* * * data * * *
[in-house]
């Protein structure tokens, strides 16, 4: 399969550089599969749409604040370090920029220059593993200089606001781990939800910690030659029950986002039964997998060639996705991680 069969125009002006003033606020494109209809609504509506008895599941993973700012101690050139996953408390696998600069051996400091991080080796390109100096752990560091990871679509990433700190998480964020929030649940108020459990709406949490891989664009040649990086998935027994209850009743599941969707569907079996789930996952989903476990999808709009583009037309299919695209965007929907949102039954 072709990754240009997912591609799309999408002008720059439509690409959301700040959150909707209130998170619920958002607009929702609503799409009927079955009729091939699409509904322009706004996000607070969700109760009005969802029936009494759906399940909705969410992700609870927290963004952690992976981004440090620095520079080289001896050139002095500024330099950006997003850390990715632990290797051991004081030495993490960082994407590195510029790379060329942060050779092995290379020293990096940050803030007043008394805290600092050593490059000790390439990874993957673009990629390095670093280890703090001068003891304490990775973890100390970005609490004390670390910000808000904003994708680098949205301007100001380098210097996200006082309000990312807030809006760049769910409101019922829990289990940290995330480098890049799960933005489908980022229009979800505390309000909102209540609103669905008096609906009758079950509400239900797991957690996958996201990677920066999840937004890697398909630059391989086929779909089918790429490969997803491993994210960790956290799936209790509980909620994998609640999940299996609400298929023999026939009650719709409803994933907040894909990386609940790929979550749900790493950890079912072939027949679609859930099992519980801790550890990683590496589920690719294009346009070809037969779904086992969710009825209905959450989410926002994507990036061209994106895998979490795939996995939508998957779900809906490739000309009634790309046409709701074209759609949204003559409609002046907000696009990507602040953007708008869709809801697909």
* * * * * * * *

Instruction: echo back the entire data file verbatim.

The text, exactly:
[in-house]
């Protein structure tokens, strides 16, 4: 399969550089599969749409604040370090920029220059593993200089606001781990939800910690030659029950986002039964997998060639996705991680 069969125009002006003033606020494109209809609504509506008895599941993973700012101690050139996953408390696998600069051996400091991080080796390109100096752990560091990871679509990433700190998480964020929030649940108020459990709406949490891989664009040649990086998935027994209850009743599941969707569907079996789930996952989903476990999808709009583009037309299919695209965007929907949102039954 072709990754240009997912591609799309999408002008720059439509690409959301700040959150909707209130998170619920958002607009929702609503799409009927079955009729091939699409509904322009706004996000607070969700109760009005969802029936009494759906399940909705969410992700609870927290963004952690992976981004440090620095520079080289001896050139002095500024330099950006997003850390990715632990290797051991004081030495993490960082994407590195510029790379060329942060050779092995290379020293990096940050803030007043008394805290600092050593490059000790390439990874993957673009990629390095670093280890703090001068003891304490990775973890100390970005609490004390670390910000808000904003994708680098949205301007100001380098210097996200006082309000990312807030809006760049769910409101019922829990289990940290995330480098890049799960933005489908980022229009979800505390309000909102209540609103669905008096609906009758079950509400239900797991957690996958996201990677920066999840937004890697398909630059391989086929779909089918790429490969997803491993994210960790956290799936209790509980909620994998609640999940299996609400298929023999026939009650719709409803994933907040894909990386609940790929979550749900790493950890079912072939027949679609859930099992519980801790550890990683590496589920690719294009346009070809037969779904086992969710009825209905959450989410926002994507990036061209994106895998979490795939996995939508998957779900809906490739000309009634790309046409709701074209759609949204003559409609002046907000696009990507602040953007708008869709809801697909």